Opening night for the NHL is still a couple of months away. The offseason becomes a barren land of weird s***posts after the frenzy of July 1 dies down. The big names are off the board, the RFA-holdouts storylines are a dead horse, and Auston Matthews grew a mustache. Little things like that can spark interest in a fanbase and gives them something to talk about.
To drive this interest, here are a handful of things that could win Jeopardy or that $10 off a bar tab on Trivia Tuesdays.
All of That for a Stupid Pun?
The New York Rangers are one of the most storied franchises in the league. Numerous players in recent years have turned their backs on the team that drafted them and looked to the bright lights of the city that never sleeps. Their origins go back to the 20s and have won four Stanley Cups, most recently in 1994 with a team led by Mark Messier and Brian Leetch.
George Lewis “Tex” Rickard was the founder and first owner of the team. Rickard was a boxing promoter and gambler by profession. He was also the owner of the third incarnation of Madison Square Gardens (MSG). He did not own the Americans, but they played their home games at MSG. Rickard wanted to have a second NY team in order to have a team that was owned by his arena to play in his arena. Rickard got his franchise in 1926. The original name for the franchise was going to be the New York Giants, but by April, the official name was the “New York Rangers Professional Hockey Club”. The team’s name came from their nickname, “Tex’s Rangers”. One of the most historical teams in the NHL was named after a lazy pun.
Taro Tsujimoto Or; The Player That Never Was
With the technological boom, the NHL Entry Draft is a streamlined process. Teams *coughNashvillecough* are shamed for taking a timeout to stall their pick. It’s become harder to imagine a time where information about every player in the world, from 47-year old Jaromir Jagr to 15-year olds in Victoria-by-the-Sea, Prince Edward Island, Canada, wasn’t readily available at the touch of a Google Search. The draft process in 1974 was a far cry from the 2019 draft. Punch Imlach, the general manager of the Buffalo Sabres for the 1974 draft was fed up with the slow nature of calling in draft picks by phone. Imlach had already drafted several players that would go on to have great careers with the organization, decided to play a prank on Clarence Campbell, the president of the league at the time.
It’s Just a Prank, Bro
Imlach, with the help of PR Director Paul Wieland, created and drafted a fictitious player named Taro Tsujimoto. Wieland knew he wanted the player to be of Asian descent. He routinely drove by a store during his college days named Tsujimoto Oriental Arts and Gifts. It was revealed in 2013 that Imlach had contacted Joshua Tsujimoto, the owner of the store, to ask permission to use his name in relation to the team. He did not disclose the purpose. He also asked what Japanese names were popular that year. Imlach then selected center Taro Tsujimoto of the Japanese Hockey League’s Tokyo Katanas (because Sabres, get it?). The NHL made the pick official and major hockey news outlets reported and printed the name “Taro Tsujimoto”.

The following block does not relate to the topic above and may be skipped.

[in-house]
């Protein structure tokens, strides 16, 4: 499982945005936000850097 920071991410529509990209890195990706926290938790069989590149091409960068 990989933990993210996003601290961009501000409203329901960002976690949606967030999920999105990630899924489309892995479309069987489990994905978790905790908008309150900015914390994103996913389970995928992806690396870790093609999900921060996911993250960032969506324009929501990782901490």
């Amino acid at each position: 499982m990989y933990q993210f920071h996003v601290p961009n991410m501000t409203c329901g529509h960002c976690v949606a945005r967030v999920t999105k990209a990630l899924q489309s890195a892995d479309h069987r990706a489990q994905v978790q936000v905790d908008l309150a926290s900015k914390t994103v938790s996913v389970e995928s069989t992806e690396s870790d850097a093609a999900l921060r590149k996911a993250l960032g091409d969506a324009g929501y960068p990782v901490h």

Campbell, to the surprise of no one, did not find the stunt amusing. The official pick was changed to “invalid claim” for official-record keeping. It is listed as “fictitious entry” in the Sabres media guide. It was a prank borne at the perfect time. The NHL’s practice of keeping picks incredibly secret (to prevent the WHA from poaching players) and the slow expansion of searching for talent in unorthodox places made Taro Tsujimoto possible. The player has become an inside joke amongst the Buffalo fanbase. The trading card company Panini America made a Tsujimoto card featuring an anonymous man of Asian descent wearing a uniform with similar colors to the Sabres.
Nathan Horton Or; The Goal That Almost Wasn’t
March 10, 2014, will stand as one of the scariest moments in NHL history. The Dallas Stars hosted the Columbus Blue Jackets and found the Jackets up 1-0 on an early 1st-period goal by Nathan Horton. Just minutes after the goal, play was immediately whistled down. The players on the ice looked around in confusion, expecting to see a fight, but instead found a flurry of movement around the Dallas bench. Rich Peverley collapsed while sitting on the bench. It was determined that an irregular heartbeat Peverley had contributed to his collapse.
The game was suspended and rescheduled for April 9; however, the league decided that the game would be a full 60 minutes but would start with the Blue Jackets up 1-0. The goal was credited to Nathan Horton and assists were credited to James Wisniewski and Matt Calvert. All other stats were scrubbed from the game and the Dallas goalie, Tim Thomas, was unable to record a shutout.
The weird thing about this goal was that Nathan Horton didn’t play in the rescheduled game. In fact, he was in Columbus with a would-be career-ending injury. Horton registered a goal in a game that he had 0:00 TOI despite not suiting up for the Blue Jackets. The only other time this has occurred was in 2005. Jiri Fischer collapsed on the bench and Nashville’s Scottie Upshall (who would be traded to the Jackets from Phoenix in 2011 prior to the trade deadline) was credited with an assist in the make-up game despite not logging any ice-time.